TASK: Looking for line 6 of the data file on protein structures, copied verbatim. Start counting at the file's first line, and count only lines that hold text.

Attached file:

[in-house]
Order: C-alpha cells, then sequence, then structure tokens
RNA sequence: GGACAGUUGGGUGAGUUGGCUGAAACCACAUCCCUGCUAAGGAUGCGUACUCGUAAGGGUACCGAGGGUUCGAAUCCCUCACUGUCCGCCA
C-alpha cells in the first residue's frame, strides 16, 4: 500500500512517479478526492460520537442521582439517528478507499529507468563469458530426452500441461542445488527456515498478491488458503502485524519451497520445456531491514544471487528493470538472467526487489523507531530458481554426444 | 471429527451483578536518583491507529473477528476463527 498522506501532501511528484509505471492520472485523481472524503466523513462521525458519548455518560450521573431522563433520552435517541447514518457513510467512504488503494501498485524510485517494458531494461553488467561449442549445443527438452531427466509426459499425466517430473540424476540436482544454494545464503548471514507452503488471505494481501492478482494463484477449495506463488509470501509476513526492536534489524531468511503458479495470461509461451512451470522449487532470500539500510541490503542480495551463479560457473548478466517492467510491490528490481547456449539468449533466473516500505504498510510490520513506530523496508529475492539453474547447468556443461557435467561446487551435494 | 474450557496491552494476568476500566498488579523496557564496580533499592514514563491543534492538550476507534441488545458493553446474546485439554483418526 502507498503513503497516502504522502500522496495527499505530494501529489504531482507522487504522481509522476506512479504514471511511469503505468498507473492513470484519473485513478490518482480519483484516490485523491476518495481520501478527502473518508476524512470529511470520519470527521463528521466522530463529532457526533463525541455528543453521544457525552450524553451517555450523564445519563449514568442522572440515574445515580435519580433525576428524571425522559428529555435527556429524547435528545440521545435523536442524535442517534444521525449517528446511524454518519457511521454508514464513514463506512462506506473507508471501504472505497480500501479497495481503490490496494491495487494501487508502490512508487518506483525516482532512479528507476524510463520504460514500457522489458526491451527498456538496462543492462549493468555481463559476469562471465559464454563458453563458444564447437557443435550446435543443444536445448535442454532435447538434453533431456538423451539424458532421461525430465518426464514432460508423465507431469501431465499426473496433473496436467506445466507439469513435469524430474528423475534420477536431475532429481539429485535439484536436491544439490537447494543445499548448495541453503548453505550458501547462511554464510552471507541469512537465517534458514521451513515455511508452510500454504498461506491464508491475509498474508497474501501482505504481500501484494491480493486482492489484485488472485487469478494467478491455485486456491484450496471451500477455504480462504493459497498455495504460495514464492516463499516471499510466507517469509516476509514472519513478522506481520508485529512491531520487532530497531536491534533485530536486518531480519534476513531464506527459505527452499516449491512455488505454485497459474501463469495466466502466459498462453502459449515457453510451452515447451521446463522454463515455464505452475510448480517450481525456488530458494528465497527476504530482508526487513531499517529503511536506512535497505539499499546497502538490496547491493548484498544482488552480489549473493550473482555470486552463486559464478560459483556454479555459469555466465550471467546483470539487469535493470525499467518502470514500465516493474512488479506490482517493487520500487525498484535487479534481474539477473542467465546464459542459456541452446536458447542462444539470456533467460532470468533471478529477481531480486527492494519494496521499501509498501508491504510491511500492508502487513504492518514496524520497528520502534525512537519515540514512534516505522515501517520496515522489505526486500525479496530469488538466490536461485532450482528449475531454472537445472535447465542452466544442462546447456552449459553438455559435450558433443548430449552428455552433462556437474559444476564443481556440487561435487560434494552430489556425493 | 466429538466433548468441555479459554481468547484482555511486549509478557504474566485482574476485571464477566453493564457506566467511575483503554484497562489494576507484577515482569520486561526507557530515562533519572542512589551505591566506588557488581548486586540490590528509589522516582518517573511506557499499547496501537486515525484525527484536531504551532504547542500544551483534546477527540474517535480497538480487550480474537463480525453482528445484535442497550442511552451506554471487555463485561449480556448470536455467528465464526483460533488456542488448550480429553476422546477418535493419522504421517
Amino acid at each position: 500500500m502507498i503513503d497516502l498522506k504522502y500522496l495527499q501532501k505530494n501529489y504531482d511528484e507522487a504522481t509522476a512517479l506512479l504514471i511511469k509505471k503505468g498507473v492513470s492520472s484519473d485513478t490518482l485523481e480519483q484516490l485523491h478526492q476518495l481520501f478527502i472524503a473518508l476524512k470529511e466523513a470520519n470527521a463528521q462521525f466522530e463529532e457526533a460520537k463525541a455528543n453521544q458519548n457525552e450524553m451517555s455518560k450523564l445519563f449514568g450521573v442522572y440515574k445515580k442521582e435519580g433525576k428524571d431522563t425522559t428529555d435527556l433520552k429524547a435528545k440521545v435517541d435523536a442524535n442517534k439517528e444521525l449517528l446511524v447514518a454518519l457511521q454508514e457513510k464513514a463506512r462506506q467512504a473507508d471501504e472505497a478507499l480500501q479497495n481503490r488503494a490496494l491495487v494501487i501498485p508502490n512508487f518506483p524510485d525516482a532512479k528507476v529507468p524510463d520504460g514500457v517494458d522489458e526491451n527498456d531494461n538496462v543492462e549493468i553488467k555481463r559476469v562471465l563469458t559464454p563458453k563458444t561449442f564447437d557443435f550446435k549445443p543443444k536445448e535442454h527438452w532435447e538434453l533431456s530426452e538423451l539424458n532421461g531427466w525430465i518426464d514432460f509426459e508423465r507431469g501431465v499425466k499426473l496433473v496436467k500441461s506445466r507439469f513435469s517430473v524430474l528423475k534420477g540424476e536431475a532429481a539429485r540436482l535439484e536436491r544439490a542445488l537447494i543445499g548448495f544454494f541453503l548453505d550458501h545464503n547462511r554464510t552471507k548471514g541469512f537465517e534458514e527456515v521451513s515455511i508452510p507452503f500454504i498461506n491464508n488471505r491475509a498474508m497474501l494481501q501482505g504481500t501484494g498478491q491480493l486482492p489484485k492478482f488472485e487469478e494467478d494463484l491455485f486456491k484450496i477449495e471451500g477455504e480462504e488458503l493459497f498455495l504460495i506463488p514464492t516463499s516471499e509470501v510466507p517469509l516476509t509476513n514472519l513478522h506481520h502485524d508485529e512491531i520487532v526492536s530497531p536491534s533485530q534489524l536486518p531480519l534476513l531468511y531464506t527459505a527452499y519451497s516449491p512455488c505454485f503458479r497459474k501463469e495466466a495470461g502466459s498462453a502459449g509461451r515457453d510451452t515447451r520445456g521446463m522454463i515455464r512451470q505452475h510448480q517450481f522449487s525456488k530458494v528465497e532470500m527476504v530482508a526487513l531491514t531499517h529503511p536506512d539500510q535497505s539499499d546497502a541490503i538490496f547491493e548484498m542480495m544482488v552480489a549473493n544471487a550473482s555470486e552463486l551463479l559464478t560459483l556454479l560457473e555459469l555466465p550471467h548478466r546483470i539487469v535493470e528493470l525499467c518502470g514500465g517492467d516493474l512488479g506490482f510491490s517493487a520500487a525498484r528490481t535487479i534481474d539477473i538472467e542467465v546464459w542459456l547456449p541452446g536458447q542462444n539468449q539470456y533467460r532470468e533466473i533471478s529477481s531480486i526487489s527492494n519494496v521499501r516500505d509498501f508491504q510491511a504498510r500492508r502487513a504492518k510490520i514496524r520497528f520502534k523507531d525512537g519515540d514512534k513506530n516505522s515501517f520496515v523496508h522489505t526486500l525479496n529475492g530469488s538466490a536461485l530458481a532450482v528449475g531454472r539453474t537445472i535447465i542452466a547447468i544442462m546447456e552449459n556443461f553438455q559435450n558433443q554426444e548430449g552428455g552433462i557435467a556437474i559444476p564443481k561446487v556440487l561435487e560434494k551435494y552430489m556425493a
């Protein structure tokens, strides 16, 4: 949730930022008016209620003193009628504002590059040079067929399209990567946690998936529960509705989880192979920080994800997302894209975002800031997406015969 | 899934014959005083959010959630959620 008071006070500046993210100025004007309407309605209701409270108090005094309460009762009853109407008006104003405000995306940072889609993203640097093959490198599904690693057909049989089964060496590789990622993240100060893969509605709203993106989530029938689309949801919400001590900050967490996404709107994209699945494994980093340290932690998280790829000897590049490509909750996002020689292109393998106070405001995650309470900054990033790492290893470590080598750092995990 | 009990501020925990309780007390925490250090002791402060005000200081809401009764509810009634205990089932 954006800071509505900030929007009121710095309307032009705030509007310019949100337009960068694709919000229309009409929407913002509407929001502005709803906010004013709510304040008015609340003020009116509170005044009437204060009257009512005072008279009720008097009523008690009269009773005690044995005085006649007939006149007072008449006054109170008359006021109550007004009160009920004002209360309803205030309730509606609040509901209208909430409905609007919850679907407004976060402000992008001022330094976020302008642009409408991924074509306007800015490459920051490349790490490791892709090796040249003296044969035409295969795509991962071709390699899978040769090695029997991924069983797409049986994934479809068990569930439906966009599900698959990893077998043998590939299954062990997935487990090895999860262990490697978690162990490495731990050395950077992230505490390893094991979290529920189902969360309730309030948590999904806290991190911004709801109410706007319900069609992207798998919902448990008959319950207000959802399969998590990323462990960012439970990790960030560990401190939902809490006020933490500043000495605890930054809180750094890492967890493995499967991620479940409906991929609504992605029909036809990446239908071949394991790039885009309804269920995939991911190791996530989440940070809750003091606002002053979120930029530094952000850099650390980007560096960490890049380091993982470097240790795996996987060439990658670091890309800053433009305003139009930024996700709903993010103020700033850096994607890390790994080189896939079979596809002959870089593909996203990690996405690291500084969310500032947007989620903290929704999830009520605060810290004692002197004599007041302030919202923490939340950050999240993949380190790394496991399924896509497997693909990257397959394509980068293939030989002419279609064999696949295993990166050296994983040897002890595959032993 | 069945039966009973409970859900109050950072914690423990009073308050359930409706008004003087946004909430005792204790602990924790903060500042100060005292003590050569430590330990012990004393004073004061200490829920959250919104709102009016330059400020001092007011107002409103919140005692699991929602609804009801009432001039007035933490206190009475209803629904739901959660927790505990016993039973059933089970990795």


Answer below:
């Protein structure tokens, strides 16, 4: 949730930022008016209620003193009628504002590059040079067929399209990567946690998936529960509705989880192979920080994800997302894209975002800031997406015969 | 899934014959005083959010959630959620 008071006070500046993210100025004007309407309605209701409270108090005094309460009762009853109407008006104003405000995306940072889609993203640097093959490198599904690693057909049989089964060496590789990622993240100060893969509605709203993106989530029938689309949801919400001590900050967490996404709107994209699945494994980093340290932690998280790829000897590049490509909750996002020689292109393998106070405001995650309470900054990033790492290893470590080598750092995990 | 009990501020925990309780007390925490250090002791402060005000200081809401009764509810009634205990089932 954006800071509505900030929007009121710095309307032009705030509007310019949100337009960068694709919000229309009409929407913002509407929001502005709803906010004013709510304040008015609340003020009116509170005044009437204060009257009512005072008279009720008097009523008690009269009773005690044995005085006649007939006149007072008449006054109170008359006021109550007004009160009920004002209360309803205030309730509606609040509901209208909430409905609007919850679907407004976060402000992008001022330094976020302008642009409408991924074509306007800015490459920051490349790490490791892709090796040249003296044969035409295969795509991962071709390699899978040769090695029997991924069983797409049986994934479809068990569930439906966009599900698959990893077998043998590939299954062990997935487990090895999860262990490697978690162990490495731990050395950077992230505490390893094991979290529920189902969360309730309030948590999904806290991190911004709801109410706007319900069609992207798998919902448990008959319950207000959802399969998590990323462990960012439970990790960030560990401190939902809490006020933490500043000495605890930054809180750094890492967890493995499967991620479940409906991929609504992605029909036809990446239908071949394991790039885009309804269920995939991911190791996530989440940070809750003091606002002053979120930029530094952000850099650390980007560096960490890049380091993982470097240790795996996987060439990658670091890309800053433009305003139009930024996700709903993010103020700033850096994607890390790994080189896939079979596809002959870089593909996203990690996405690291500084969310500032947007989620903290929704999830009520605060810290004692002197004599007041302030919202923490939340950050999240993949380190790394496991399924896509497997693909990257397959394509980068293939030989002419279609064999696949295993990166050296994983040897002890595959032993 | 069945039966009973409970859900109050950072914690423990009073308050359930409706008004003087946004909430005792204790602990924790903060500042100060005292003590050569430590330990012990004393004073004061200490829920959250919104709102009016330059400020001092007011107002409103919140005692699991929602609804009801009432001039007035933490206190009475209803629904739901959660927790505990016993039973059933089970990795």